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  Manufacturing Insights   |   February, 2009
Simultaneous Improvement: Safety and Productivity
by Thomas R. Cutler
 

Safety Improves Productivity

Leading businesses know that safety is not incompatible with efficiency; as a best practice safety enhances productivity. Safety is a competitive advantage since the majority of serious accidents involve stability incidents and vehicular collisions with pedestrians. New safety systems integrate technology with intelligent speed control, vehicle tracking, and pedestrian tracking that can provide both improved safety and increased productivity.

Everyone wants to be safer - vehicle manufacturers, managers, workers, union leaders, and regulatory bodies. Too many safety programs are not fully utilizing technological solutions that are readily available for all aspects of industrial operations; too often when safety interferes with efficiency, safety ranks second on the priority list.

Employees working in or around forklift equipment are statistically exposed to one of the most dangerous work environments in industry. While forklift trucks are involved in only 1% of all industrial accidents, these accidents are responsible for ten percent of physical injuries. In the US, industrial forklifts kill an average of one hundred people per year and seriously injure tens of thousands more. According to US Dept of Labor, OSHA forklift violations (29 CFR 1910.178) are one of the most common OSHA citations, resulting in nearly $1,000,000 in fines each year since 2005.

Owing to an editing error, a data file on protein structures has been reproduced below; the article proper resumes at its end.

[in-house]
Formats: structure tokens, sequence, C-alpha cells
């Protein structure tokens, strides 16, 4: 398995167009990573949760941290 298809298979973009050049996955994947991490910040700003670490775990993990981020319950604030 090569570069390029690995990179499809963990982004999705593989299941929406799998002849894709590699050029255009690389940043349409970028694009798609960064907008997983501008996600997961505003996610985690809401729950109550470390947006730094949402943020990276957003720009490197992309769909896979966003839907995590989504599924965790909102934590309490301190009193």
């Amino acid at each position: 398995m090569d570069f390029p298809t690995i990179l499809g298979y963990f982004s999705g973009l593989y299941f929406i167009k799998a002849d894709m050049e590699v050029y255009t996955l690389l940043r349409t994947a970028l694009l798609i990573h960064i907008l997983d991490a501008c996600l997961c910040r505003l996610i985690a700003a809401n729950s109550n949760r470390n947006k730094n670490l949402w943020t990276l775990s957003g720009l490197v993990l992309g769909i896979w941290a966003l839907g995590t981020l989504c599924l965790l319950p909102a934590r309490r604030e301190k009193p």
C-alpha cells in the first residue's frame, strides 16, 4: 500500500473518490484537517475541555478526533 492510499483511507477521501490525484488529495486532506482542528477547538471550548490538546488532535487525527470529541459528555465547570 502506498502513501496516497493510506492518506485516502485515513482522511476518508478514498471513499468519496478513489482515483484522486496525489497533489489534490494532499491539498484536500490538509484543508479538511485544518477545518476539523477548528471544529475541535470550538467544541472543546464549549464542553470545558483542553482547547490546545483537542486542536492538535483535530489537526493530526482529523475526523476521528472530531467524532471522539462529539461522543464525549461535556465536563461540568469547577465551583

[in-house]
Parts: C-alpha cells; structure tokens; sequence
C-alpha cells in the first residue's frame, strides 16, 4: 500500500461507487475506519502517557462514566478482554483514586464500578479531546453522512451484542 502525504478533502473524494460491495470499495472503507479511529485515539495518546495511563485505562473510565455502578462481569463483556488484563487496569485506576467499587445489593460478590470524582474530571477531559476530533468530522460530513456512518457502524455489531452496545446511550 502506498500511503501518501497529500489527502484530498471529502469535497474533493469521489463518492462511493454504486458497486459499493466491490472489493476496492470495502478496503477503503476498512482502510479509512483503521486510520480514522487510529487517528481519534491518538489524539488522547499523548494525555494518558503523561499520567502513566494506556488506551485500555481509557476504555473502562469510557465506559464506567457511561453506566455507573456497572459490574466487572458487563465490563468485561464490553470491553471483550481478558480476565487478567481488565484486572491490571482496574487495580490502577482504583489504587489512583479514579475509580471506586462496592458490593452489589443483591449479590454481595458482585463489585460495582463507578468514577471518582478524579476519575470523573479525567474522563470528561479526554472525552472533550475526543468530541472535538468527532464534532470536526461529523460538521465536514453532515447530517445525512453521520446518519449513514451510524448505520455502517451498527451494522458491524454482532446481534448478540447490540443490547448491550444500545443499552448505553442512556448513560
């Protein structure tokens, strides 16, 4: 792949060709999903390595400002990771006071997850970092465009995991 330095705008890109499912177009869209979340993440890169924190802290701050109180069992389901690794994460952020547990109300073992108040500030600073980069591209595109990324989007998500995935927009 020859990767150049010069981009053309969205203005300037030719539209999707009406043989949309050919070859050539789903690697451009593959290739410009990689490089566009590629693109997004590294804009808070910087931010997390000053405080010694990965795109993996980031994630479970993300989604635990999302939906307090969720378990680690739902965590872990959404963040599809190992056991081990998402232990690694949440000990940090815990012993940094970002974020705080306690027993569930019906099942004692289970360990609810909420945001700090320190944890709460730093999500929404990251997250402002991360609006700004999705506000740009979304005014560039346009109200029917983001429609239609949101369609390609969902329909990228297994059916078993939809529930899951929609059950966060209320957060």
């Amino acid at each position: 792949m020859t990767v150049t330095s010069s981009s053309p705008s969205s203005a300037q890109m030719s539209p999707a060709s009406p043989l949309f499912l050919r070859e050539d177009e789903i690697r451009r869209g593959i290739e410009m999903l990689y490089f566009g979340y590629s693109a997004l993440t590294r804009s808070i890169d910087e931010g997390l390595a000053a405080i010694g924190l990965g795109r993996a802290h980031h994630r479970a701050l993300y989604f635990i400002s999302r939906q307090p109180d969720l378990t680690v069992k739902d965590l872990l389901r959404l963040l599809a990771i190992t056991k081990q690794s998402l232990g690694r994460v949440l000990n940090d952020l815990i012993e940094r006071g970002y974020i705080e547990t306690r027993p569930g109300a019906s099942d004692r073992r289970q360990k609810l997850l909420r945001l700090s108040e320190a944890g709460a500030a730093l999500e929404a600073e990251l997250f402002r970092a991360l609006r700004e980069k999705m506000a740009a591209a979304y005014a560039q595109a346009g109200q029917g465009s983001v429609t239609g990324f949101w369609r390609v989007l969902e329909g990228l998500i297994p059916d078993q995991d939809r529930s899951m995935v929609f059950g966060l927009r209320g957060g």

Cost of Accidents

Safety is a justified goal; however the business costs of forklift accidents have become increasingly a bottom-line issue. The direct cost of accidents with injuries includes medical costs, lost work time, and reduced productivity. More time and money is spent conducting an ensuing investigation as well as designing and implementing safety improvements. The U.S. Department of Labor reports the average cost of a recordable injury in the United States is $35,000. In the most serious cases there are litigation costs, OSHA fines, and repair costs for damaged equipment and facilities.

A repeated pattern of poor safety causes...
  • higher insurance and workers compensation premiums
  • adverse company publicity
  • higher recruiting and training costs